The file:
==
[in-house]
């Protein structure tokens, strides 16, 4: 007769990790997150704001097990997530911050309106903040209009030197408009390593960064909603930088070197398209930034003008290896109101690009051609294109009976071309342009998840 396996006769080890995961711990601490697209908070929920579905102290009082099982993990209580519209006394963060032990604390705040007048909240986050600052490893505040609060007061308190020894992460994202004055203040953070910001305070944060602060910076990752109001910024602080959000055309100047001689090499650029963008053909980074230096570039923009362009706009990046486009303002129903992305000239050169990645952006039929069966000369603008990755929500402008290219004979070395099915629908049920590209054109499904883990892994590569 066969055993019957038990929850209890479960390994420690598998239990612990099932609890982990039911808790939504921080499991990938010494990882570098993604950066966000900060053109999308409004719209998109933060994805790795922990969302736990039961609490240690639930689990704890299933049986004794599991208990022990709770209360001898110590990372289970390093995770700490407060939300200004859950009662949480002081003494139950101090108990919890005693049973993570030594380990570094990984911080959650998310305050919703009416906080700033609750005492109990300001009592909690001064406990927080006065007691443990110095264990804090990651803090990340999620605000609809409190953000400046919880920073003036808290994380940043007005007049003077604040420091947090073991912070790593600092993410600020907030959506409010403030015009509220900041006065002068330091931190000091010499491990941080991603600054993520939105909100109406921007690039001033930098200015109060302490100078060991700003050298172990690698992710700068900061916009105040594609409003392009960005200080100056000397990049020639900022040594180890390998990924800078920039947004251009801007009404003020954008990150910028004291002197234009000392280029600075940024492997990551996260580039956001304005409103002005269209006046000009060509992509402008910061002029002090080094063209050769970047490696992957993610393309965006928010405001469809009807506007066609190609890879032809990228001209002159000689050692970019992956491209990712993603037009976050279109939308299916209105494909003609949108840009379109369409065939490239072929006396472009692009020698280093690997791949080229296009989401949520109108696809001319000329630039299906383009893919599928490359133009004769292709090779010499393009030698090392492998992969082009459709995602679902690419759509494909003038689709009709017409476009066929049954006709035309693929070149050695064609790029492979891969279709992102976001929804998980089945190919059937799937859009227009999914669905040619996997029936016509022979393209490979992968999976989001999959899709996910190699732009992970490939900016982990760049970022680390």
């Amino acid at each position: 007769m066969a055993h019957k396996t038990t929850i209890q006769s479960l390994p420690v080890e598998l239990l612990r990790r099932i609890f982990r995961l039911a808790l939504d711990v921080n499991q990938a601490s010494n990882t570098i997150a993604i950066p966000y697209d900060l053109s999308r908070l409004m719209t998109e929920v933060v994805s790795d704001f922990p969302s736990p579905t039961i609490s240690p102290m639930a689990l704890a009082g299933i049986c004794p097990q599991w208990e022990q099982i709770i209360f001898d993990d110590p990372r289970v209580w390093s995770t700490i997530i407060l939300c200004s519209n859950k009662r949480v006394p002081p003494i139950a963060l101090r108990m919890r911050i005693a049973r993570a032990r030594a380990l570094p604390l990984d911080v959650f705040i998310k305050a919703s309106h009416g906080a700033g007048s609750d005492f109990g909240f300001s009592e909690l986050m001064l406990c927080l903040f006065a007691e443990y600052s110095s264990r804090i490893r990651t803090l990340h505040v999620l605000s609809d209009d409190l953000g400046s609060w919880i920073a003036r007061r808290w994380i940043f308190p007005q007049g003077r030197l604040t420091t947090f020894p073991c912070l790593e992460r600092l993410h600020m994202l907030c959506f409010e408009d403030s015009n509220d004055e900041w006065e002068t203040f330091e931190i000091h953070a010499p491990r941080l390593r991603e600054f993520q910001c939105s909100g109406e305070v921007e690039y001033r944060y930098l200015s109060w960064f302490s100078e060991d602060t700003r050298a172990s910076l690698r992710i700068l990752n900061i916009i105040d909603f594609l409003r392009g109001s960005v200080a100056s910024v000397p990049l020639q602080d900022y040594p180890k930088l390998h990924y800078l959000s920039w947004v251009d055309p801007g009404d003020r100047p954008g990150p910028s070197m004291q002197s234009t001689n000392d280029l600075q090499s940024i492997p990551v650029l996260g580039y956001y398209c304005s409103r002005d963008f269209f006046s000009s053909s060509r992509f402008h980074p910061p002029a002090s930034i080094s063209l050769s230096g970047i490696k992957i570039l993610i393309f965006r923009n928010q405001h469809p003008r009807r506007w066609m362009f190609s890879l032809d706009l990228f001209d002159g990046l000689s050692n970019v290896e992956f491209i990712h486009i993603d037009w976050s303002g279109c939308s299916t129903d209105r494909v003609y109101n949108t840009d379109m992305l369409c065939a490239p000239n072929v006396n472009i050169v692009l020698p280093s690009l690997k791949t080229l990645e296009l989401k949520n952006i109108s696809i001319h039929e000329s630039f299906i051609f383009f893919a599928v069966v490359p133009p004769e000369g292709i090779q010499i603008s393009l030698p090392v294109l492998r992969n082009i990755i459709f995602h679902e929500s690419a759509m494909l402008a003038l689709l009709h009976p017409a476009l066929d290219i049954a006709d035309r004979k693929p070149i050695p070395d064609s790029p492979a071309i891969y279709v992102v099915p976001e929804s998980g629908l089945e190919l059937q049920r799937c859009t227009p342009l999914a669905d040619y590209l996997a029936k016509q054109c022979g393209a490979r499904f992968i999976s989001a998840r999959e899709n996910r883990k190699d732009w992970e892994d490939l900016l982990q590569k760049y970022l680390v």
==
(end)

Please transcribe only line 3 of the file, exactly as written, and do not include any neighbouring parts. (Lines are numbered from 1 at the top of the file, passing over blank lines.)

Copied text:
């Amino acid at each position: 007769m066969a055993h019957k396996t038990t929850i209890q006769s479960l390994p420690v080890e598998l239990l612990r990790r099932i609890f982990r995961l039911a808790l939504d711990v921080n499991q990938a601490s010494n990882t570098i997150a993604i950066p966000y697209d900060l053109s999308r908070l409004m719209t998109e929920v933060v994805s790795d704001f922990p969302s736990p579905t039961i609490s240690p102290m639930a689990l704890a009082g299933i049986c004794p097990q599991w208990e022990q099982i709770i209360f001898d993990d110590p990372r289970v209580w390093s995770t700490i997530i407060l939300c200004s519209n859950k009662r949480v006394p002081p003494i139950a963060l101090r108990m919890r911050i005693a049973r993570a032990r030594a380990l570094p604390l990984d911080v959650f705040i998310k305050a919703s309106h009416g906080a700033g007048s609750d005492f109990g909240f300001s009592e909690l986050m001064l406990c927080l903040f006065a007691e443990y600052s110095s264990r804090i490893r990651t803090l990340h505040v999620l605000s609809d209009d409190l953000g400046s609060w919880i920073a003036r007061r808290w994380i940043f308190p007005q007049g003077r030197l604040t420091t947090f020894p073991c912070l790593e992460r600092l993410h600020m994202l907030c959506f409010e408009d403030s015009n509220d004055e900041w006065e002068t203040f330091e931190i000091h953070a010499p491990r941080l390593r991603e600054f993520q910001c939105s909100g109406e305070v921007e690039y001033r944060y930098l200015s109060w960064f302490s100078e060991d602060t700003r050298a172990s910076l690698r992710i700068l990752n900061i916009i105040d909603f594609l409003r392009g109001s960005v200080a100056s910024v000397p990049l020639q602080d900022y040594p180890k930088l390998h990924y800078l959000s920039w947004v251009d055309p801007g009404d003020r100047p954008g990150p910028s070197m004291q002197s234009t001689n000392d280029l600075q090499s940024i492997p990551v650029l996260g580039y956001y398209c304005s409103r002005d963008f269209f006046s000009s053909s060509r992509f402008h980074p910061p002029a002090s930034i080094s063209l050769s230096g970047i490696k992957i570039l993610i393309f965006r923009n928010q405001h469809p003008r009807r506007w066609m362009f190609s890879l032809d706009l990228f001209d002159g990046l000689s050692n970019v290896e992956f491209i990712h486009i993603d037009w976050s303002g279109c939308s299916t129903d209105r494909v003609y109101n949108t840009d379109m992305l369409c065939a490239p000239n072929v006396n472009i050169v692009l020698p280093s690009l690997k791949t080229l990645e296009l989401k949520n952006i109108s696809i001319h039929e000329s630039f299906i051609f383009f893919a599928v069966v490359p133009p004769e000369g292709i090779q010499i603008s393009l030698p090392v294109l492998r992969n082009i990755i459709f995602h679902e929500s690419a759509m494909l402008a003038l689709l009709h009976p017409a476009l066929d290219i049954a006709d035309r004979k693929p070149i050695p070395d064609s790029p492979a071309i891969y279709v992102v099915p976001e929804s998980g629908l089945e190919l059937q049920r799937c859009t227009p342009l999914a669905d040619y590209l996997a029936k016509q054109c022979g393209a490979r499904f992968i999976s989001a998840r999959e899709n996910r883990k190699d732009w992970e892994d490939l900016l982990q590569k760049y970022l680390v």